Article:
As media theorist Hubertus von Amelunxen notes in the afterward to Towards A Philosophy Of Photography, when Flusser suggests that experimental photographers must play against the program after becoming conscious of it, he is, in effect, instructing them to counter-program the apparatus (90). It is this counter-program that must inform the curriculum here — after all, the purpose of the curriculum is to inspire the kind of knowledge consumption that will subsequently create the place for human freedom for which Flusser calls. What, then, are the steps to constructing this counter-program?
Counter-Programming The Apparatus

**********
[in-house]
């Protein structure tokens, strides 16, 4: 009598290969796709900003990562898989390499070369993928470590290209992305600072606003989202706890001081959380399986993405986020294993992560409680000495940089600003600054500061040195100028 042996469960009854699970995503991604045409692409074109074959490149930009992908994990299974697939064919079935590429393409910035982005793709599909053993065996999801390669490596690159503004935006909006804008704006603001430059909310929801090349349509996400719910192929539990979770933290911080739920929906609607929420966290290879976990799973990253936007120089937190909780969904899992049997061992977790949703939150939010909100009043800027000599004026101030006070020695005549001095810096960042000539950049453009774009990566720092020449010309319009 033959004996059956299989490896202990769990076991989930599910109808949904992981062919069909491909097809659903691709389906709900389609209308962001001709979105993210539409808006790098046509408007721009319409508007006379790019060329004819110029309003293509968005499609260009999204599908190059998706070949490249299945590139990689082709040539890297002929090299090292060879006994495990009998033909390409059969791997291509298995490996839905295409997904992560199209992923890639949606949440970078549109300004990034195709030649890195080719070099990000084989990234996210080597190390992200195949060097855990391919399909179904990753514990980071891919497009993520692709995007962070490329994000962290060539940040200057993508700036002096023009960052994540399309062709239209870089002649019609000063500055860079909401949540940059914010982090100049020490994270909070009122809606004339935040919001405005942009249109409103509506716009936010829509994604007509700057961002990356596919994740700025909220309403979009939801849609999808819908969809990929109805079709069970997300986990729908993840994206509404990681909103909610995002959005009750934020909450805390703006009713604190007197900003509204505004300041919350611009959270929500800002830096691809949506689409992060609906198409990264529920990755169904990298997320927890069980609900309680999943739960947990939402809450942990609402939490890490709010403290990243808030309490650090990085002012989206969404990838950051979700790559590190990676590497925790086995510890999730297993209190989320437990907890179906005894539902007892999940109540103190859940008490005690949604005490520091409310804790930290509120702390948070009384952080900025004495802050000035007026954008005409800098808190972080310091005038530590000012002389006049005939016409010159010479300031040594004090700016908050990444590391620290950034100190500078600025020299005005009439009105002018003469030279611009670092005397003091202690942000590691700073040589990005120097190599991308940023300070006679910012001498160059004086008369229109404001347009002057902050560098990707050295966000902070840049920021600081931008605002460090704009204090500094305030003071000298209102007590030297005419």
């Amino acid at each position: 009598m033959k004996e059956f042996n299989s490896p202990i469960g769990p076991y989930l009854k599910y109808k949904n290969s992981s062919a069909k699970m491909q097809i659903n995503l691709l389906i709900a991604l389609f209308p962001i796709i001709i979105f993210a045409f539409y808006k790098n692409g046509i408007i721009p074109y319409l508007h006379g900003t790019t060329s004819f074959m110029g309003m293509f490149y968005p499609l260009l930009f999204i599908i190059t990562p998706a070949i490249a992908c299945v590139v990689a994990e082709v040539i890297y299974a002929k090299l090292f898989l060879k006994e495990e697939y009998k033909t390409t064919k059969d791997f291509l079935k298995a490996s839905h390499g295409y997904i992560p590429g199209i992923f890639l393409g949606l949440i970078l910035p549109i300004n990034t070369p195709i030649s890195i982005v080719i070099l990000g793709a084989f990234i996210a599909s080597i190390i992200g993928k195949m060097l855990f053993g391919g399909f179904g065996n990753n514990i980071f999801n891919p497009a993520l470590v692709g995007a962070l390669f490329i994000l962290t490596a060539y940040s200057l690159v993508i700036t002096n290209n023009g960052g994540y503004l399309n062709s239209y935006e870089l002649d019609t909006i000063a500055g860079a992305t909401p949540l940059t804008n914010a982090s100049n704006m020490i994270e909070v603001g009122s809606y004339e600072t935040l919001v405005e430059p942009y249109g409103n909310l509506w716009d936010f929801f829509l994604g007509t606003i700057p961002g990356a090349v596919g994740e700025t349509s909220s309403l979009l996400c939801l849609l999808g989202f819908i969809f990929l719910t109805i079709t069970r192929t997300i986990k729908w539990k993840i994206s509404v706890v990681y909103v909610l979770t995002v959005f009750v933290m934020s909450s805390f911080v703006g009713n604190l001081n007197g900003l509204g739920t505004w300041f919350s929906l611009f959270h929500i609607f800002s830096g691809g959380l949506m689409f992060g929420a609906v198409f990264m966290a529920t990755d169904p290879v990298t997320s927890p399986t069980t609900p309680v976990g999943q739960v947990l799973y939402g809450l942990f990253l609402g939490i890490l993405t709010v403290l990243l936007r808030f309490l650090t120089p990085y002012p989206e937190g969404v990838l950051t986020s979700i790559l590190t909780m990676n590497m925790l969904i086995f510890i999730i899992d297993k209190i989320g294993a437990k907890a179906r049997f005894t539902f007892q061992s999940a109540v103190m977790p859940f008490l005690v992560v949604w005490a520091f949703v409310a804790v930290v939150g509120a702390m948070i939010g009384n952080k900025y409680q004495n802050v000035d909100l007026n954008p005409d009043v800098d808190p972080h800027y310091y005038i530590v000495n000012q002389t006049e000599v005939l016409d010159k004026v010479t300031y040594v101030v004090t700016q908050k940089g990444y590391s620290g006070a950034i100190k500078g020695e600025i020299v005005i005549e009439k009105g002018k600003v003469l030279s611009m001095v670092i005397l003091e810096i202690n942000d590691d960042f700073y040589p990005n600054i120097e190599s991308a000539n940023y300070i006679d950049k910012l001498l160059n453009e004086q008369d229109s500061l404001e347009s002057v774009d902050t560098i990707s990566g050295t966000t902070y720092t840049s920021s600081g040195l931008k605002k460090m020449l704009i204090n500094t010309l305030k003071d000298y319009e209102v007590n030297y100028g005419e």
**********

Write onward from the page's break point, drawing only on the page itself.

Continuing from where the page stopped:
In order to build a counter-program, strong consideration must first be given to the current program: what apparatuses have significant influence over our everyday decisions? What is the camera which we seek to counter-program today? What is the mode in which we operate using a specific apparatus? What are the steps taken by any range of actors to bring us to this point? And what are the consequences of the decisions made by those actors, including ourselves? In the case of the curriculum of proper knowledge consumption, the content of the first four chapters of this document present a thorough outline of our current program: a Technopolian society where the trust placed in the technological and the scientific leaves humans at the mercy of those doing the programming and without the opportunity for reflection.